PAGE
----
It’s Time for Feel Fashion!
It’s Time for Feel Fashion!
The need to cocoon ourselves through difficult times will present itself in textures inspired by nature. From soft fabrics that bring us closer to the raw fibres to patterned surfaces that reflect those found in the natural world, we’ll be seeking solace in the feel of our clothes.
They say: “We’ll see the texture in the form of waffles and towelling; things to envelope and comfort us. The trend experts at Première Vision, one of the fashion industry’s biggest textile sourcing events, highlighted this as one of their biggest trends for autumn/winter 22 across sportswear, quilted jackets and puffer coats.
Colour makes me happy
On the other end of the spectrum, we’ll be celebrating newfound freedom with bold colours across the spectrum.
they say: “2022 is a colourful season. We are still wearing yellow as we are seeking happiness and comfort from brands and winter florals in orangey shades. It’s easy and fun to play with bold clashing colours for feel-good fashion; think of limes and mauves, and wearing monochromatic statement looks.”Head-to-toe sunshine yellow was spotted on the spring/summer 22 catwalks of Prada and Proenza Schouler. Fiery red dresses made a statement at the British Fashion Awards, one of the last red carpet events of 2021, making it likely to trickle down into the mainstream. Maya Jama, model Kristen McMenamy and designer Molly Goddard were all spotted in the bold shade to warm up the winter event with feel-good fashion.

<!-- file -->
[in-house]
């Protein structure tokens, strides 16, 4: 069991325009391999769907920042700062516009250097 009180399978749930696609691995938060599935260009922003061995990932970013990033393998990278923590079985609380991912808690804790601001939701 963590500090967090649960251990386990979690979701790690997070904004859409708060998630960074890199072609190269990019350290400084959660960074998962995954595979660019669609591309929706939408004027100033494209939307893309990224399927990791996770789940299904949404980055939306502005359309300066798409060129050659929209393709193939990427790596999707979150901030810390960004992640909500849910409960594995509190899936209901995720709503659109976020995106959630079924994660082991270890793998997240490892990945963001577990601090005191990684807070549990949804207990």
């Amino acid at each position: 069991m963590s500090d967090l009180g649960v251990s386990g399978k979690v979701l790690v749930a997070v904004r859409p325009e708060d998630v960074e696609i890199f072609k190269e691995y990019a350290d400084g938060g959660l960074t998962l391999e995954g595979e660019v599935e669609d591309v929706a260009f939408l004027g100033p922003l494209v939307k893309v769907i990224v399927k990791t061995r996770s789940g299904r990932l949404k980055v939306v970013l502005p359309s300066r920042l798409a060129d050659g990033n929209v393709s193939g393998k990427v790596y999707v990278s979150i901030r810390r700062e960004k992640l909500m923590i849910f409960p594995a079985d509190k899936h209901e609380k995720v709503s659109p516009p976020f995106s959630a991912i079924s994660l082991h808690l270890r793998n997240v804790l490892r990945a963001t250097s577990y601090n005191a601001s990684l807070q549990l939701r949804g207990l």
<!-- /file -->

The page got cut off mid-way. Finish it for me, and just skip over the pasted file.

An eye for detail
Many of us are still not quite ready to let go of our loungewear and minimalist chic but we will look to invest in higher quality versions of those pieces.
They say it’s all about the finishing touches: “We’ll see more details such as hardware, contrasting trims, sophisticated branding. It will be core pieces but in more luxe, elevated fabrics. The shapes won’t change much but it will be those little details that add value to a product.”
Sustainability is key in a lot of minds so we’ll be looking for longevity and quality over quantity. The design will be more considered.
Look to premium brands who do simple style made well like Cos, or hip sustainability-focused labels like Pangaia, Nudie Jeans and Asket who make wardrobe staples designed to last.
In harmony with nature
Fashion brands and shoppers looking to make more environmentally-conscious decisions continues to grow and it will affect the materials we buy. Roy says: “We are exploring a new future and fashion-forward thinking with sustainable fabrics and smart textiles leading the way.
Adidas, Stella McCartney, Lululemon and Kering (the conglomerate that owns Gucci, Saint Laurent, Bottega Veneta and more), invested in Mylo, a new leather-like material grown from mycelium found in mushrooms in 2020 so expect to see these brands bringing it to market more widely.
For those of us for whom the bold, colour splash trend doesn’t appeal, the opposite end of the spectrum will also be just as fashionable thanks to the use of natural dyes.
We’ll be using more natural, sustainable dyeing processes as traditional dyes can be harmful in terms of water use and chemicals. So colours will be softer.
Natural dyes tend to produce less intense colours and earthy greens, browns and yellows are more common. These colours also have a calming effect on us, perfect as we seek comfort in our lives.
Sustainability is key to many minds, so we will look for longevity and quality instead of quantity. The design will be more valued.
There will be more focus on premium brands that deal with simple style, good workmanship, or sustainability-focused labels with key elements of a wardrobe designed to last.